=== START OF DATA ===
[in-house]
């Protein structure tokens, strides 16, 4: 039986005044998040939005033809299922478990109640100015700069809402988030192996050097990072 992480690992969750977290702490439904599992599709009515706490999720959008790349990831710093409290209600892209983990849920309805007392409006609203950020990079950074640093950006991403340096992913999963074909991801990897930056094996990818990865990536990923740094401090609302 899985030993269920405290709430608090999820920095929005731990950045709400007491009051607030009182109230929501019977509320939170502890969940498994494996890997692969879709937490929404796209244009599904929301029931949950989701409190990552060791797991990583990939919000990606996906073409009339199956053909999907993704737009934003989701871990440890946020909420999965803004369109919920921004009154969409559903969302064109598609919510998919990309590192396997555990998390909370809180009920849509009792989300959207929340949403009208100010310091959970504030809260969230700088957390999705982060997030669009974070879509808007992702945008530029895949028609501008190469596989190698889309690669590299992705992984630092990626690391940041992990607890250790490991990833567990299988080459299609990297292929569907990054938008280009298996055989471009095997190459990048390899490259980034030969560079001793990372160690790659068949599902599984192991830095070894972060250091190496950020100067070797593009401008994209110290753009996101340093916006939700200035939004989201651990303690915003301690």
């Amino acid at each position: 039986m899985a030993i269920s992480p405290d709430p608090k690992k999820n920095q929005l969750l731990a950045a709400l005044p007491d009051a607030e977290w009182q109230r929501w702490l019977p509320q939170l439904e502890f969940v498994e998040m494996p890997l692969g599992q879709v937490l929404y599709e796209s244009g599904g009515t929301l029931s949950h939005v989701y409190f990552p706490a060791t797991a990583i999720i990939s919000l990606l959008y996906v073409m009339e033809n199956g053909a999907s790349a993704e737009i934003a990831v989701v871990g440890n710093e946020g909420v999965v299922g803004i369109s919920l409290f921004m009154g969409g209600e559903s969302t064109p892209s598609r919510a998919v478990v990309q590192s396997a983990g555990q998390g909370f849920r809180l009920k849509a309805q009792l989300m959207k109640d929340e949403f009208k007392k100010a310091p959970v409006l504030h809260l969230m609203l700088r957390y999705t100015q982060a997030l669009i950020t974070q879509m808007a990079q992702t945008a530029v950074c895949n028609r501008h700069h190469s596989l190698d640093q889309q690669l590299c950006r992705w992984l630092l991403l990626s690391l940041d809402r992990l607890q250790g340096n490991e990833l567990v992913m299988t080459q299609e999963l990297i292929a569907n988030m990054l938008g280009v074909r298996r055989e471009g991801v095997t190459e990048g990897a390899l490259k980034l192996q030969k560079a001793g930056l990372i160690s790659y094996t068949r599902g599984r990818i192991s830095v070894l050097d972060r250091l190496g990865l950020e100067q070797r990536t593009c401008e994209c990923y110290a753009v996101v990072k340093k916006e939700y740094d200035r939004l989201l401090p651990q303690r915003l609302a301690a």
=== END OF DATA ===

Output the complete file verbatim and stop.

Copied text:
[in-house]
């Protein structure tokens, strides 16, 4: 039986005044998040939005033809299922478990109640100015700069809402988030192996050097990072 992480690992969750977290702490439904599992599709009515706490999720959008790349990831710093409290209600892209983990849920309805007392409006609203950020990079950074640093950006991403340096992913999963074909991801990897930056094996990818990865990536990923740094401090609302 899985030993269920405290709430608090999820920095929005731990950045709400007491009051607030009182109230929501019977509320939170502890969940498994494996890997692969879709937490929404796209244009599904929301029931949950989701409190990552060791797991990583990939919000990606996906073409009339199956053909999907993704737009934003989701871990440890946020909420999965803004369109919920921004009154969409559903969302064109598609919510998919990309590192396997555990998390909370809180009920849509009792989300959207929340949403009208100010310091959970504030809260969230700088957390999705982060997030669009974070879509808007992702945008530029895949028609501008190469596989190698889309690669590299992705992984630092990626690391940041992990607890250790490991990833567990299988080459299609990297292929569907990054938008280009298996055989471009095997190459990048390899490259980034030969560079001793990372160690790659068949599902599984192991830095070894972060250091190496950020100067070797593009401008994209110290753009996101340093916006939700200035939004989201651990303690915003301690």
């Amino acid at each position: 039986m899985a030993i269920s992480p405290d709430p608090k690992k999820n920095q929005l969750l731990a950045a709400l005044p007491d009051a607030e977290w009182q109230r929501w702490l019977p509320q939170l439904e502890f969940v498994e998040m494996p890997l692969g599992q879709v937490l929404y599709e796209s244009g599904g009515t929301l029931s949950h939005v989701y409190f990552p706490a060791t797991a990583i999720i990939s919000l990606l959008y996906v073409m009339e033809n199956g053909a999907s790349a993704e737009i934003a990831v989701v871990g440890n710093e946020g909420v999965v299922g803004i369109s919920l409290f921004m009154g969409g209600e559903s969302t064109p892209s598609r919510a998919v478990v990309q590192s396997a983990g555990q998390g909370f849920r809180l009920k849509a309805q009792l989300m959207k109640d929340e949403f009208k007392k100010a310091p959970v409006l504030h809260l969230m609203l700088r957390y999705t100015q982060a997030l669009i950020t974070q879509m808007a990079q992702t945008a530029v950074c895949n028609r501008h700069h190469s596989l190698d640093q889309q690669l590299c950006r992705w992984l630092l991403l990626s690391l940041d809402r992990l607890q250790g340096n490991e990833l567990v992913m299988t080459q299609e999963l990297i292929a569907n988030m990054l938008g280009v074909r298996r055989e471009g991801v095997t190459e990048g990897a390899l490259k980034l192996q030969k560079a001793g930056l990372i160690s790659y094996t068949r599902g599984r990818i192991s830095v070894l050097d972060r250091l190496g990865l950020e100067q070797r990536t593009c401008e994209c990923y110290a753009v996101v990072k340093k916006e939700y740094d200035r939004l989201l401090p651990q303690r915003l609302a301690a």